I am a strong advocate of teaching ‘calories in vs. calories out’ as the foundation of weight loss and weight gain.
Sure, other factors contribute, but if a coach or trainer does not understand and does not work with a client on understanding their balance between calories in and calories out, the ability for that client to achieve results will most certainly be negatively impacted.
It’s paramount and foundational to success. I’ve even heard some suggest it’s unethical to coach someone on weight loss and not address these things.
Recently, a study was published that evaluated the energy expenditure of 6,421 people (36% male, 64% females) from 29 different countries who ranged in age from 8 days to 95 years (1).
The figure below highlights their findings. You can see a sharp increase in total daily calories (aka, TEE or total energy expenditure) from birth until approximately 20 years of age (black line).
From there, you can see that daily energy expenditure stayed the same from 20 years of age until 60 years of age (red line) before seeing a progressive decline through end of life (purple line).
Here is the part where people may have a hard time swallowing these findings: daily calories burned from 20 years to 60 years old did not change!
How many times have you heard someone say, “My metabolism has slowed down” or “Ever since I got in my 40s…”?
Well, these results tell us that a natural decline in how many calories someone is burning each day is probably not a good place to point to explain a gain in body fat or loss of fitness.
So, where do we go to find solutions? For me, the answer comes back to behaviors and what has changed since your 20s.
And once I say that, any diet or weight loss coach should immediately start thinking about increasing physical activity and modifying one’s diet.
Certainly, people won’t like to hear this, but if you package this news along with a game plan to see the result they want, progress will occur.
So, what is to blame? In my opinion, nothing magical. Exercise and physical activity gets harder as we get older.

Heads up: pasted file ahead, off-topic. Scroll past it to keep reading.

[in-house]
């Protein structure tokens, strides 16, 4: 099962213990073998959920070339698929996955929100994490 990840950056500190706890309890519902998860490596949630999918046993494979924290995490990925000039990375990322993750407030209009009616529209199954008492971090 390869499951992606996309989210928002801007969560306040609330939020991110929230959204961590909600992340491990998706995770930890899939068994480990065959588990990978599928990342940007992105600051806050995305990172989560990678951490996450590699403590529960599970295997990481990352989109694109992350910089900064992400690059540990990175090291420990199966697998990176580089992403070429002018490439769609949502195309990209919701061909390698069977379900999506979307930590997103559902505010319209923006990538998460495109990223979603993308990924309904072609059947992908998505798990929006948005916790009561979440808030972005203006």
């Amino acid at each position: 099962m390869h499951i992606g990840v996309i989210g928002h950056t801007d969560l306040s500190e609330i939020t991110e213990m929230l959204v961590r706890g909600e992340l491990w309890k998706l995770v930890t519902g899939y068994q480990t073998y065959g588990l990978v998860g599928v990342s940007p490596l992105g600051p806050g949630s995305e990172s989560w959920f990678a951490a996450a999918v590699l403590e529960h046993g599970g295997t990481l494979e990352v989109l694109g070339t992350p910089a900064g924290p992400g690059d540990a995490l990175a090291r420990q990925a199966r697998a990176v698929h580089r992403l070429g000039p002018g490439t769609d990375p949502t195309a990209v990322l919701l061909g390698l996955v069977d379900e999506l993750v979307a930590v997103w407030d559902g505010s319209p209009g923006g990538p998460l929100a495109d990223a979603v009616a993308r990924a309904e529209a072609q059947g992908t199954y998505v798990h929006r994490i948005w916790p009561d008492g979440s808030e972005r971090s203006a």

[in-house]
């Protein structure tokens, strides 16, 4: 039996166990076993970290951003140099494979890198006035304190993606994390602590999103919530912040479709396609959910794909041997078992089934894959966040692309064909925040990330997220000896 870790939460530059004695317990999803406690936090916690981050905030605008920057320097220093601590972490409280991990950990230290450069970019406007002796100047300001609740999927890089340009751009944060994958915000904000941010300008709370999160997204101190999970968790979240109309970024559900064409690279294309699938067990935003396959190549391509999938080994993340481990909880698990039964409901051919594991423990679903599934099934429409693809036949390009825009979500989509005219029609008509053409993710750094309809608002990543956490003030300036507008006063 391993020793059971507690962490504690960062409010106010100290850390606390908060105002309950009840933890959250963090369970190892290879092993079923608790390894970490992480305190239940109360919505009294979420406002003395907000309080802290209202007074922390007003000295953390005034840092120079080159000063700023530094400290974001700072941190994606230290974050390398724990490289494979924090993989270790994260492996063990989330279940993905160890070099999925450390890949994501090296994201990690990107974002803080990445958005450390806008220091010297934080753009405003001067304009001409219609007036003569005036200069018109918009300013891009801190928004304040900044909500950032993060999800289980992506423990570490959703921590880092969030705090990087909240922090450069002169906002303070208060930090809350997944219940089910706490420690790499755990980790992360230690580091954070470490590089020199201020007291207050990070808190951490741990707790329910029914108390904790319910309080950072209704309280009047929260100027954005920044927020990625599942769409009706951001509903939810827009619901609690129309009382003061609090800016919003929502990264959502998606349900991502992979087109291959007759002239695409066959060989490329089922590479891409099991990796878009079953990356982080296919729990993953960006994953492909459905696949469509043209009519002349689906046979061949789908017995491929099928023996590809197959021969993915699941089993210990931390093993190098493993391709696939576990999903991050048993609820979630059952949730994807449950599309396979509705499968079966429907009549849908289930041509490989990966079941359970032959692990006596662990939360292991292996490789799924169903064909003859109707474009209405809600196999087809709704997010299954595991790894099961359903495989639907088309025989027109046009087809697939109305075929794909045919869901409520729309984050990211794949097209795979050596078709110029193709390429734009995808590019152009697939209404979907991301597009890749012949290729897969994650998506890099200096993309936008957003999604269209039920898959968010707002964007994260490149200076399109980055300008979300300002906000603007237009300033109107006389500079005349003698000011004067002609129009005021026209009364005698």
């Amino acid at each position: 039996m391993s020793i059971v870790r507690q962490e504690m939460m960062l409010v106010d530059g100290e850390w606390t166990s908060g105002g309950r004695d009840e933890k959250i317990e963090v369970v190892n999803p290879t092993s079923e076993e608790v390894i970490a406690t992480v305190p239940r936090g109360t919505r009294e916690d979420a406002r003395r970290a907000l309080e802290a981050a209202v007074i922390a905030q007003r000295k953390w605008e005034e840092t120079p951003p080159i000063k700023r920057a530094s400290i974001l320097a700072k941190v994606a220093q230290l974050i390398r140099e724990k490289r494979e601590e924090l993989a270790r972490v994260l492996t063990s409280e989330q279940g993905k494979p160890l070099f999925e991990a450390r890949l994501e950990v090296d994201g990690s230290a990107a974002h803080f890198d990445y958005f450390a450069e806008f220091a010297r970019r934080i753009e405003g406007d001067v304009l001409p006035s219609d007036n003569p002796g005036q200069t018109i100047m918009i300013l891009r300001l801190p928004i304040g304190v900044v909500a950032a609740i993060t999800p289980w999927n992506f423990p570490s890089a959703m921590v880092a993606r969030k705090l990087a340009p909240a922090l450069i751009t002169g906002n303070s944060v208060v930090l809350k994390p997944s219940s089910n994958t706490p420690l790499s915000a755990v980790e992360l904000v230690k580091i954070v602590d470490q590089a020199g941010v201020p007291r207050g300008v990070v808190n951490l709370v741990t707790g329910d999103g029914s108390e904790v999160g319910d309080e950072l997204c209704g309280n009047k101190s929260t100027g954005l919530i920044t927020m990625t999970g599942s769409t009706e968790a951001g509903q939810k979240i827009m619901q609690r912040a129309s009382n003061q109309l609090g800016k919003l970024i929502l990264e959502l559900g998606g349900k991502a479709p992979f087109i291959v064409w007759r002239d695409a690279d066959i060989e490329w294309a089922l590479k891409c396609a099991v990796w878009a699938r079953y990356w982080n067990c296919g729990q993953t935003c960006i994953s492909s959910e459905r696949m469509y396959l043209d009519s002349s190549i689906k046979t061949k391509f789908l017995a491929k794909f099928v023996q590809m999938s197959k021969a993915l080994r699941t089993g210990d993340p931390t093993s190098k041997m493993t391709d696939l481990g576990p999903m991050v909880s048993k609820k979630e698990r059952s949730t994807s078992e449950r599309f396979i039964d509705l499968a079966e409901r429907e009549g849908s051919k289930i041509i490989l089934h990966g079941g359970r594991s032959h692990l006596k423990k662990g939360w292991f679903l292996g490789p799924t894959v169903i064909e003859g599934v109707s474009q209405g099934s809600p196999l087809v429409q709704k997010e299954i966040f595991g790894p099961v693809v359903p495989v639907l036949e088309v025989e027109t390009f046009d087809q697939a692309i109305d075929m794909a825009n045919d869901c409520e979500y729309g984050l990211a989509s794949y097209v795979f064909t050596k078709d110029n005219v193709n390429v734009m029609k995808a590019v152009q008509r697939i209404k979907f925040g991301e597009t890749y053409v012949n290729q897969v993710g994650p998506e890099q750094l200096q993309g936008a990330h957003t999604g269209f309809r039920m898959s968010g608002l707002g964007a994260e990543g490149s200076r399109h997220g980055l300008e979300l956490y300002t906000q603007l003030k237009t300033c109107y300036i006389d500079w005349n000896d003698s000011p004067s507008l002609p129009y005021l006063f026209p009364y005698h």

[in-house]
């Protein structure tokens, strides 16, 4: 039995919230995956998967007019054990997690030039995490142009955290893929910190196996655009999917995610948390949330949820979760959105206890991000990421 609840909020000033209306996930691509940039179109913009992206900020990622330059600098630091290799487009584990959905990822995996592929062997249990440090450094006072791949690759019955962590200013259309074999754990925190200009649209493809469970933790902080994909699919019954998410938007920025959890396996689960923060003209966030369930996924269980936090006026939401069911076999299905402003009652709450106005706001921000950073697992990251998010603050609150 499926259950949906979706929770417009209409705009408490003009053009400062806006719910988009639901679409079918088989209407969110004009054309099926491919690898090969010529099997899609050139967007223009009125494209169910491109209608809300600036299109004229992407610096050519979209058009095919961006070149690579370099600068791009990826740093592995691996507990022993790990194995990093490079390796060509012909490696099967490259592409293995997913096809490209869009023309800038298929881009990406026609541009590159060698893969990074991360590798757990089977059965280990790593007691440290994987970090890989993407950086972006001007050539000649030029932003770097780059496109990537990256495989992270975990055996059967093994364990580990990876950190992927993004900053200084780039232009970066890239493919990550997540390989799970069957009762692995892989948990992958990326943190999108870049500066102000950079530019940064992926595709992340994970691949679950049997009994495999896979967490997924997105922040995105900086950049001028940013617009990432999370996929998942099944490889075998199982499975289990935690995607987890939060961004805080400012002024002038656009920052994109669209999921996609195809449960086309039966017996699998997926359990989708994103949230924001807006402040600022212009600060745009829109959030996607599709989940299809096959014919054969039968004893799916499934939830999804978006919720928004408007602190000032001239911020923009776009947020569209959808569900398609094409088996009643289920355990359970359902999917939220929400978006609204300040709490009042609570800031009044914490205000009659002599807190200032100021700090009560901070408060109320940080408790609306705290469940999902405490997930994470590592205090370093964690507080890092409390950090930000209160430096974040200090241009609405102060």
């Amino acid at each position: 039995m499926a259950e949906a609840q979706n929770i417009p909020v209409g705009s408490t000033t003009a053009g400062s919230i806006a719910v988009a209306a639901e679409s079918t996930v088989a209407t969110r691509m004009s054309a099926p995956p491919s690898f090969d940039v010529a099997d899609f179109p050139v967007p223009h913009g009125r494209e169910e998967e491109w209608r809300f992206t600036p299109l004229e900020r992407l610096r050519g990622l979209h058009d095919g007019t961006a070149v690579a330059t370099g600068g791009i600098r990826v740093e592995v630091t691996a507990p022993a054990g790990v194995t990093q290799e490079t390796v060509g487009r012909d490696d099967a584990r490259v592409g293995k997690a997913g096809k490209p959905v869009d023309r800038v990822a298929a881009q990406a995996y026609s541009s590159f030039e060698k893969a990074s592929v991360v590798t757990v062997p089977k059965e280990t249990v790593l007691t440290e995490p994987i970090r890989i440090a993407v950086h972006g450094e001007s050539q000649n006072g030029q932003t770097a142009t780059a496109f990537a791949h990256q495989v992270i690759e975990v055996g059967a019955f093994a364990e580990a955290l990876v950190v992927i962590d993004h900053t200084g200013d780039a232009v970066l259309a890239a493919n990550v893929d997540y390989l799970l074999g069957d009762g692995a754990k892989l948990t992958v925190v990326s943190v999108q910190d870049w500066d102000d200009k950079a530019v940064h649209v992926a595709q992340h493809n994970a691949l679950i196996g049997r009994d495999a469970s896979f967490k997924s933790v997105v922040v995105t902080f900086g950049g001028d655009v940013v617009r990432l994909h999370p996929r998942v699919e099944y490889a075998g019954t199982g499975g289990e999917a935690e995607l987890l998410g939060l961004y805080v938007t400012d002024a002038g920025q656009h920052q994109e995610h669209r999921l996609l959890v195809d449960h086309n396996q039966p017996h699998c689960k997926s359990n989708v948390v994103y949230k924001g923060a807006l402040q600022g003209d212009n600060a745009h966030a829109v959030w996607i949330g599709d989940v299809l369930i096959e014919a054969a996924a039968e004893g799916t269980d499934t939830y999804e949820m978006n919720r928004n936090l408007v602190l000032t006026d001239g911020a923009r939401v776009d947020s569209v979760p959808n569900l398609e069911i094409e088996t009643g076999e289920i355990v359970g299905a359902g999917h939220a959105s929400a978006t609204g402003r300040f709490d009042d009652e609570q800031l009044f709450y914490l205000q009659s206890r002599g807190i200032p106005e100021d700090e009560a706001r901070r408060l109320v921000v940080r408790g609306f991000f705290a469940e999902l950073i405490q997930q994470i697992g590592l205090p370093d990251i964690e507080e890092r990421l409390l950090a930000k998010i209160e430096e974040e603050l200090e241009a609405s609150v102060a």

We start to work and that job requires a large time commitment, but it also sometimes includes a commute, traffic delays, getting ready for work, etc.
Many people also start a family and having children creates another time and energy vacuum.
Finally, as you progress into your 40s and 50s, your parents increase in age and now you may need to spend some time and energy helping them.
These are not excuses, but challenges and each person has to figure out how to navigate those challenges.
If there is good news or silver lining, we know that metabolically our bodies are holding up quite well and if you get the lifestyle things in order, the body will still be able to mow through energy.
When is the best time to start? Right now! Stop reading and go for a walk, plan a meal, etc. Make it a great day!
1. Pontzer H, Yamada Y, Sagayama H, Ainslie PN, Andersen LF, Anderson LJ, et al. Daily energy expenditure through the human life course. Science. 2021;373(6556):808-12.
Chad Kerksick is currently an Associate Professor of Exercise Science and Director of the Exercise and Performance Nutrition Laboratory at Lindenwood University. Dr. Kerksick earned his PhD in Exercise, Nutrition, and Preventive Health in 2006 and since that time has worked as a university professor teaching classes and conducting research in areas related to exercise and nutrition. He is currently recognized as an academic fellow, the highest academic honor given by professional societies, of the American College of Sports Medicine (FACSM), National Strength and Conditioning Association (FNSCA), and the International Society of Sports Nutrition (FISSN). He also is certified as a strength and conditioning specialist (CSCS*D), personal trainer (NSCA-CPT*D), and sports nutritionist (CISSN). His laboratory, the Exercise and Performance Nutrition Laboratory (www.lindenwood.edu/EPNL), conducts rigorous, high-quality research investigations devoted to examining the impact of exercise and nutritional interventions of health, performance, and recovery of a large number of populations.
Follow Dr. Kerksick (aka, Dr. Chad) on social at: Facebook: Chad Kerksick • Instagram: @chadkerksick • Twitter: @chadkerksick • Lindenwood EPNL: @LindenwoodEPNL